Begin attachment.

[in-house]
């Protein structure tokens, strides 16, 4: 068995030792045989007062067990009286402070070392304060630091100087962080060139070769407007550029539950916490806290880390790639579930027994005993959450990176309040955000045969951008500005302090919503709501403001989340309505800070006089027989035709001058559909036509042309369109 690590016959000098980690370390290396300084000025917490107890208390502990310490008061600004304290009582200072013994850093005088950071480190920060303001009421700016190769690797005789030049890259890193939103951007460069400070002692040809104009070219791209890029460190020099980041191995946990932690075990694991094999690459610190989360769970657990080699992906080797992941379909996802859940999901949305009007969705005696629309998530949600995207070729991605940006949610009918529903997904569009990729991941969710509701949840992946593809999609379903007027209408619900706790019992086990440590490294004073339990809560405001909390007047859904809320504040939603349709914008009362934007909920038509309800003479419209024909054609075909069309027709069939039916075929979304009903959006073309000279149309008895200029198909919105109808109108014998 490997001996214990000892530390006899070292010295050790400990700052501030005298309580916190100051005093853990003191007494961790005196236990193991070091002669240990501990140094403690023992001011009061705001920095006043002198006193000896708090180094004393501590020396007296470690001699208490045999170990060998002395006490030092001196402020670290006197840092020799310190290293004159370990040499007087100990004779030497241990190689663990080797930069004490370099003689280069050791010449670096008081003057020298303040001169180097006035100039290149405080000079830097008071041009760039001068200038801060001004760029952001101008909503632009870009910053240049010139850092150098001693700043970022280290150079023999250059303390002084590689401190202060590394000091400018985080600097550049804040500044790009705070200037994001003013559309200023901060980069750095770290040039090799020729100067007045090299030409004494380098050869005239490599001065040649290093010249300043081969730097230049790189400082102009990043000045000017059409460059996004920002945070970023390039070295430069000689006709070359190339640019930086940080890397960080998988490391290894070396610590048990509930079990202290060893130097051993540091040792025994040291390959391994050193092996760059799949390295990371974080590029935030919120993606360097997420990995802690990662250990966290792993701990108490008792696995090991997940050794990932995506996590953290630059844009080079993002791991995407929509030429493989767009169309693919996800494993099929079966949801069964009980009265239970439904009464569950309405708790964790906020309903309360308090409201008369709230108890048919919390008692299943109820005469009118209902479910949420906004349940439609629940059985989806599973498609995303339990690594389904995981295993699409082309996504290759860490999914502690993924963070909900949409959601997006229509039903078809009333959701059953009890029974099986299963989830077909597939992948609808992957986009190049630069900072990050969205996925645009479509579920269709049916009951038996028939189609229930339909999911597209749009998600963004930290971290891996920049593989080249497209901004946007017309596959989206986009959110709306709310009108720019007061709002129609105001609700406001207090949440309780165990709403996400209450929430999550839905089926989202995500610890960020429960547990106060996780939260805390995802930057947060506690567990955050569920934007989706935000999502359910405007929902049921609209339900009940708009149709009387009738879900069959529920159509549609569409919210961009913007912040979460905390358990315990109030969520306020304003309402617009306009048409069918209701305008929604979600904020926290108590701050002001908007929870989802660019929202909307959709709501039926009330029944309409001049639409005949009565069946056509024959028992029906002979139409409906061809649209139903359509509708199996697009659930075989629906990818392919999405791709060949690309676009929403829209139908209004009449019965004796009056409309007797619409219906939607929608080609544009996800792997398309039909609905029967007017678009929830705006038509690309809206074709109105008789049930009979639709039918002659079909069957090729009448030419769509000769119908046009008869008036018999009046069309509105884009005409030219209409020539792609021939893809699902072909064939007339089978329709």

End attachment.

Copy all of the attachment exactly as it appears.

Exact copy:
[in-house]
């Protein structure tokens, strides 16, 4: 068995030792045989007062067990009286402070070392304060630091100087962080060139070769407007550029539950916490806290880390790639579930027994005993959450990176309040955000045969951008500005302090919503709501403001989340309505800070006089027989035709001058559909036509042309369109 690590016959000098980690370390290396300084000025917490107890208390502990310490008061600004304290009582200072013994850093005088950071480190920060303001009421700016190769690797005789030049890259890193939103951007460069400070002692040809104009070219791209890029460190020099980041191995946990932690075990694991094999690459610190989360769970657990080699992906080797992941379909996802859940999901949305009007969705005696629309998530949600995207070729991605940006949610009918529903997904569009990729991941969710509701949840992946593809999609379903007027209408619900706790019992086990440590490294004073339990809560405001909390007047859904809320504040939603349709914008009362934007909920038509309800003479419209024909054609075909069309027709069939039916075929979304009903959006073309000279149309008895200029198909919105109808109108014998 490997001996214990000892530390006899070292010295050790400990700052501030005298309580916190100051005093853990003191007494961790005196236990193991070091002669240990501990140094403690023992001011009061705001920095006043002198006193000896708090180094004393501590020396007296470690001699208490045999170990060998002395006490030092001196402020670290006197840092020799310190290293004159370990040499007087100990004779030497241990190689663990080797930069004490370099003689280069050791010449670096008081003057020298303040001169180097006035100039290149405080000079830097008071041009760039001068200038801060001004760029952001101008909503632009870009910053240049010139850092150098001693700043970022280290150079023999250059303390002084590689401190202060590394000091400018985080600097550049804040500044790009705070200037994001003013559309200023901060980069750095770290040039090799020729100067007045090299030409004494380098050869005239490599001065040649290093010249300043081969730097230049790189400082102009990043000045000017059409460059996004920002945070970023390039070295430069000689006709070359190339640019930086940080890397960080998988490391290894070396610590048990509930079990202290060893130097051993540091040792025994040291390959391994050193092996760059799949390295990371974080590029935030919120993606360097997420990995802690990662250990966290792993701990108490008792696995090991997940050794990932995506996590953290630059844009080079993002791991995407929509030429493989767009169309693919996800494993099929079966949801069964009980009265239970439904009464569950309405708790964790906020309903309360308090409201008369709230108890048919919390008692299943109820005469009118209902479910949420906004349940439609629940059985989806599973498609995303339990690594389904995981295993699409082309996504290759860490999914502690993924963070909900949409959601997006229509039903078809009333959701059953009890029974099986299963989830077909597939992948609808992957986009190049630069900072990050969205996925645009479509579920269709049916009951038996028939189609229930339909999911597209749009998600963004930290971290891996920049593989080249497209901004946007017309596959989206986009959110709306709310009108720019007061709002129609105001609700406001207090949440309780165990709403996400209450929430999550839905089926989202995500610890960020429960547990106060996780939260805390995802930057947060506690567990955050569920934007989706935000999502359910405007929902049921609209339900009940708009149709009387009738879900069959529920159509549609569409919210961009913007912040979460905390358990315990109030969520306020304003309402617009306009048409069918209701305008929604979600904020926290108590701050002001908007929870989802660019929202909307959709709501039926009330029944309409001049639409005949009565069946056509024959028992029906002979139409409906061809649209139903359509509708199996697009659930075989629906990818392919999405791709060949690309676009929403829209139908209004009449019965004796009056409309007797619409219906939607929608080609544009996800792997398309039909609905029967007017678009929830705006038509690309809206074709109105008789049930009979639709039918002659079909069957090729009448030419769509000769119908046009008869008036018999009046069309509105884009005409030219209409020539792609021939893809699902072909064939007339089978329709």